cause of the high yield in cassava, the crop removed
equal amounts of N and P per hectare as with other crops.
However, cassava removed more K per hectare than any
other crop, as >70% absorbed K is removed in storage
roots. Thus, the negative reputation concerning cassava
cultivation as a cause of soil degradation is not based on
sound scientific facts as illustrated here and in published
literature. Cassava is very resilient and highly tolerant to
abiotic stresses, an advantage over many other staple
food crops as shown by its higher predicted suitability to
climatic changes (see Figures 2 and 3).
6. Selection for Tolerance of Low Fertility
Acidic Soils
6.1. Rational
As most cassava production by smallholders occurs in
marginal lands with low levels of soil fertility [4,5], cas-
sava breeding strategy at CIAT focused on selection for
adaptation to farmer’s field conditions [4,31,34,77]. Cas-
sava soil-and-plant nutrition management section [70,71],
and later cassava physiology section [4,34,35,42,50,56,
72], oriented their research objects toward characteriza-
tion of CIAT cassava germplasm in response to infertile,
low-P, acidic soils in the South American tropics. From
1982 to 1996, more than 1800 accessions, including land
races, common varieties and elite CIAT breeding lines
have been evaluated for responses to P, and many clones
with high level of adaptation to low P (and with high
response to P application) have been identified and in-
cluded in crop improvement program [44,50,72-75,77,
78]. Later several dozens of cassava core germplasm
have also been tested for their tolerance to low-K soils,
with few clones with high level of tolerance have been
identified [79,80]. In the following subsections, data of
many tested accessions for their tolerance of low-P and
low-K soils, as well as responses to P or K fertilizer ap-
plication, are presented.
6.2. Performance of Some Cassava Clones at
Zero and 75 kgP/ha
For screening large accessions for response to low ferti-
lity soils, we adopted a simple field method to test at two
levels of P, i.e., zero and 75 kgP/ha. A calculated adapta-
tion index to low P, taking into account yields of a given
clone in relation to the overall mean of the trial at both
low and adequate levels of applied P fertilizer, indicates
the degree of tolerance. Data of a group composed of 33
clones from CIAT core germplasm, including land races,
common varieties and advanced breeding materials, that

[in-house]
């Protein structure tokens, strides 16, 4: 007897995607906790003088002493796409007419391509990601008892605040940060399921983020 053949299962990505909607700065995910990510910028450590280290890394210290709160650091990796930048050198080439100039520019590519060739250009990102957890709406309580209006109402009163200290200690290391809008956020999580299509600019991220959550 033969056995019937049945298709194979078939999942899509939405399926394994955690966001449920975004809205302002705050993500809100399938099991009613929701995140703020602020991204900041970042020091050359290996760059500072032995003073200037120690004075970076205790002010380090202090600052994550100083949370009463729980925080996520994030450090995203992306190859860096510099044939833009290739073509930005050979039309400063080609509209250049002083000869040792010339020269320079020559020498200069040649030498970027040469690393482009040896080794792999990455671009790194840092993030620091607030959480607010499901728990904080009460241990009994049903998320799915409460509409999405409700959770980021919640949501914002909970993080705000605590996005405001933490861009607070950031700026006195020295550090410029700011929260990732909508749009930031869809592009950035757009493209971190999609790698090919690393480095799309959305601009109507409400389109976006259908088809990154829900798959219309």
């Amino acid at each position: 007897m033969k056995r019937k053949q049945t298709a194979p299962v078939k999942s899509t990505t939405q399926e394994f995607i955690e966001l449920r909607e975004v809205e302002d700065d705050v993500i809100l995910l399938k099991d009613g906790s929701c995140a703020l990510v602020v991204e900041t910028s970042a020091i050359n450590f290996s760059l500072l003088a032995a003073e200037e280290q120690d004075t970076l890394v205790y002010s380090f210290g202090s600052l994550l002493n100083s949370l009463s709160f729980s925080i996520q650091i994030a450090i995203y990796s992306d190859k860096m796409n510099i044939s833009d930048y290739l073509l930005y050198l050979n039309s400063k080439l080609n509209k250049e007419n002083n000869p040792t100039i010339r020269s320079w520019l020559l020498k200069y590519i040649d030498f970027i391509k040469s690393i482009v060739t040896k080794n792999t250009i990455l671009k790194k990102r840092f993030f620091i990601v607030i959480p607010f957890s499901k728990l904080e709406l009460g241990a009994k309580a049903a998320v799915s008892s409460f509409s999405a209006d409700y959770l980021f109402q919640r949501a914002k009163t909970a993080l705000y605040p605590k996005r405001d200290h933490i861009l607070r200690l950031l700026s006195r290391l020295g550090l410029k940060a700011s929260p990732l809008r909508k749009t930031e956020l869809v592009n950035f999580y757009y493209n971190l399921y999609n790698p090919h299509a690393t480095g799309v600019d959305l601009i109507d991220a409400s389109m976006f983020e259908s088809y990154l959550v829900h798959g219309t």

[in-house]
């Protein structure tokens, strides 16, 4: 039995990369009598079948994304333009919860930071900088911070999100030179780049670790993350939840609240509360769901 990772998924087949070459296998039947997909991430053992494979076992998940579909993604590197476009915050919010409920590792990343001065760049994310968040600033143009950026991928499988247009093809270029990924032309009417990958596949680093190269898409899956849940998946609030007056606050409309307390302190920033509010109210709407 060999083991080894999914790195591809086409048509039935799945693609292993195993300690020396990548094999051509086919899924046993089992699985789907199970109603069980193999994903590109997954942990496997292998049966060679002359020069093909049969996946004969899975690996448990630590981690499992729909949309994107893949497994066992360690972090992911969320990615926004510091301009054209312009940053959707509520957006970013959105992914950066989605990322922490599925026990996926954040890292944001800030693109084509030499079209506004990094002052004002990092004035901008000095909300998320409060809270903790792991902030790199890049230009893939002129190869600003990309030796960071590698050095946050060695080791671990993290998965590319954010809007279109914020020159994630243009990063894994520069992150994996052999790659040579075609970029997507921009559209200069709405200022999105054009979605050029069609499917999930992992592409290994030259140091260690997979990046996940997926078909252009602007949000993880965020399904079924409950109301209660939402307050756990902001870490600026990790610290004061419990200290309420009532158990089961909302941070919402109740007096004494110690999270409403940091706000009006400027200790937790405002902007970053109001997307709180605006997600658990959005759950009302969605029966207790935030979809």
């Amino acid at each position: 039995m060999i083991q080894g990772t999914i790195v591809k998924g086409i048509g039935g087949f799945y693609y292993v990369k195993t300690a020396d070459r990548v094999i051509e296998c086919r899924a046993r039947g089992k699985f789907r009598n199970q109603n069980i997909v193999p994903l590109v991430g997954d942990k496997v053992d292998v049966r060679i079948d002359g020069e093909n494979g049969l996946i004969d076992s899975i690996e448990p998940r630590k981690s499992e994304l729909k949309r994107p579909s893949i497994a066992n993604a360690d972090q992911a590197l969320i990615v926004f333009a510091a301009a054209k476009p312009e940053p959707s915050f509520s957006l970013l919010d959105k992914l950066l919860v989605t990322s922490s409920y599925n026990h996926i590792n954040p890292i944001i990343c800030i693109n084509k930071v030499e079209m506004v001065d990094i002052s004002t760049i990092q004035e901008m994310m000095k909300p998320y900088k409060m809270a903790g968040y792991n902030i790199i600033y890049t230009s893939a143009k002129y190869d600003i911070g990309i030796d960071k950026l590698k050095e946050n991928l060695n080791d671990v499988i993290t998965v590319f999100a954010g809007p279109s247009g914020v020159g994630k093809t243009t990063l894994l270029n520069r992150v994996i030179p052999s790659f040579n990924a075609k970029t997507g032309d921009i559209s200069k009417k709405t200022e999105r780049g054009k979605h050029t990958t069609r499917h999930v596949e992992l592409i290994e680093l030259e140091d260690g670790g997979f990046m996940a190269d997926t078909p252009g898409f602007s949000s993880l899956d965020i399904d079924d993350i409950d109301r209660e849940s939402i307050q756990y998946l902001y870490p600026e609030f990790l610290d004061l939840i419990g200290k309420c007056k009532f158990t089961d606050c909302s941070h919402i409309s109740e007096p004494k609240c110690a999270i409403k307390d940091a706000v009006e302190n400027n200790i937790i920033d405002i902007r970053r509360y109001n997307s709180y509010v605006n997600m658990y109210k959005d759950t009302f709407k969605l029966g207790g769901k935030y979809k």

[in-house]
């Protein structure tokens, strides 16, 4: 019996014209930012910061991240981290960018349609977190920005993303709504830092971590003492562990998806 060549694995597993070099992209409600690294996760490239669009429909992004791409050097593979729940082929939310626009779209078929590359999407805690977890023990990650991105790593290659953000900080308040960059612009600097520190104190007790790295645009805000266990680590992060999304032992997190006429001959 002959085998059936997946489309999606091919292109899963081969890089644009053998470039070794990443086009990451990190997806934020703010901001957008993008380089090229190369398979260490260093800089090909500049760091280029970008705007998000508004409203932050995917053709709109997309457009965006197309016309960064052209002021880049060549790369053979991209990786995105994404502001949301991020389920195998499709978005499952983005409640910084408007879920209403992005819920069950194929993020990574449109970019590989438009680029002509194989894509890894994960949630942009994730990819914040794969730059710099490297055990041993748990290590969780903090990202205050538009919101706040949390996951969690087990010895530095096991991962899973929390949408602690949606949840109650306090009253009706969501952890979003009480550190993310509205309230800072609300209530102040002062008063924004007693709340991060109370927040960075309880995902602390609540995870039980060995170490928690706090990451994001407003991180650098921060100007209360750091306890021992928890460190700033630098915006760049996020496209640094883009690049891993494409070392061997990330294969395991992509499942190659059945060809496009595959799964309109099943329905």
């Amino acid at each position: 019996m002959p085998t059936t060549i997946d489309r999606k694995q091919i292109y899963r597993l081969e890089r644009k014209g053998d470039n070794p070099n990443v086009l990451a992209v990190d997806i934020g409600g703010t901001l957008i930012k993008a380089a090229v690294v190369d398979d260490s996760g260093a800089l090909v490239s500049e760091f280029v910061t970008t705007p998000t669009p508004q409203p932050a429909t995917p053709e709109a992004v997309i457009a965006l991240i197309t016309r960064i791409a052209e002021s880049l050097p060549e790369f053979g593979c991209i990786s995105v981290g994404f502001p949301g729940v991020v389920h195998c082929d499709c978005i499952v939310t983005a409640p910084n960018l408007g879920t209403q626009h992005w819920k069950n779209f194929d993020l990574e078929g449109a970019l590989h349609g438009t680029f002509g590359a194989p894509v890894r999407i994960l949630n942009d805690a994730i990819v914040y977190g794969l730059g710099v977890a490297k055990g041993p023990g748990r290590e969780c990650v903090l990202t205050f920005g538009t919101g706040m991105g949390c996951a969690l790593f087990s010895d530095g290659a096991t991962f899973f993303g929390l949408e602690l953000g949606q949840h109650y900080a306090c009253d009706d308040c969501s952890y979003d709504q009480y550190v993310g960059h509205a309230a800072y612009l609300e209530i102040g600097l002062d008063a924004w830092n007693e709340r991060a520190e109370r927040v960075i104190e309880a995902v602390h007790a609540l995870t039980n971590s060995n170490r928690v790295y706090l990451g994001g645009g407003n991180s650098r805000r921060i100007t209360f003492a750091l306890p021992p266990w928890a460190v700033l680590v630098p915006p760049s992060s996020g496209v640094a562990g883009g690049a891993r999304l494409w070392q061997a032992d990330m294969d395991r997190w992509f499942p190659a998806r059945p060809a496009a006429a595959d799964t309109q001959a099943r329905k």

were tested for three years are presented in Figure 10,
and in Table 9. Clones with low-P adaptation index
above the overall mean of the trial (1.0), have been iden-
tified as having a reasonable degree of tolerance. In this
group, there were 13 clones with high and moderate de-
gree of tolerance, with several CIAT breeding materials
Table 8. Representative dry yield (t/ha), and major nutrient extraction estimates from soils, as expressed in kg/ha and kg/t of
harvested yield, for cassava and some other staple tropical crops [70,71].
Crop species Dry yield (t/ha) N (kg/ha) P (kg/ha) K (kg/ha) N (kg/t) P (kg/t) K (kg/t)
Cassava (storage roots) 13.53 55 13.2 112 4.5 0.83 6.6
Sweet potatoes (storage roots) 5.05 61 13.3 97 12.0 2.63 19.2
Sugarcane (cane) 19.55 43 20.2 96 2.3 0.91 4.4
Maize(grain) 5.56 96 17.4 26 17.3 3.13 4.7
Sorghum (grain) 3.10 134 29.0 29 43.3 9.40 9.4
Paddy rice (grain) 3.97 60 7.5 13 17.1 2.40 4.1
Soybeans (grain) 0.86 60 15.3 67 69.8 17.79 77.9
Common beans (grain) 0.94 37 3.6 22 39.6 3.83 23.4
Groundnuts (pod) 1.29 105 6.5 35 81.4 5.04 27.1
Tobacco (leaves) 2.10 52 6.1 105 24.8 2.90 50.0
Copyright © 2012 SciRes. OJSS
Stress-Tolerant Cassava: The Role of Integrative Ecophysiology-Breeding Research in Crop Improvement 175
Table 9. Dry root yield of cassava as affected by phosphorus application, and Low-P adaptation index for some cassava clones
(mean of 3 years). Source: M. A. El-Sharkawy, unpublished.
Clone Zero kg P/ha dry root yield (t/ha)75 kg P/ha dry root yield (t/ha) Low-P adaptation indexa
SG 779-9 7.3 11.4 1.8 HAb
CM 5830-4 7.3 11.2 1.7 HA
CG 333-4 7.2 10.7 1.6 HA
CG 5-79 7.5 10.1 1.6 HA
CM 4774-2 6.9 10.6 1.5 HA
CM 3555-6 6.2 10.4 1.4 MAc
M BRA 390 6.8 9.7 1.4 MA
SM 366-2 6.5 10.4 1.4 MA
CG 95-1 7.0 8.5 1.3 MA
CG 1355-2 6.1 10.4 1.3 MA
CG 996-6 5.6 10.6 1.3 MA
M BRA 589 5.7 10.4 1.3 MA
SM 380-3 5.6 11.2 1.3 MA
Mean of trial (33 clones) 5.4 8.8 1.0
LSD 5% for clones 1.1 1.7
LSD 5% for P level 0.4
a) Low-P adaptation index =


Dry root yield at zero P Dry root yield at 75 kgPha
(Mean clones dry root yield at zero P) Mean clones dry root yield at 75 kgPha; b) HA = High adaptation; c) MA = Moderate
adaptati o n .
Figure 10. Relationship between dry root yield of 33 clones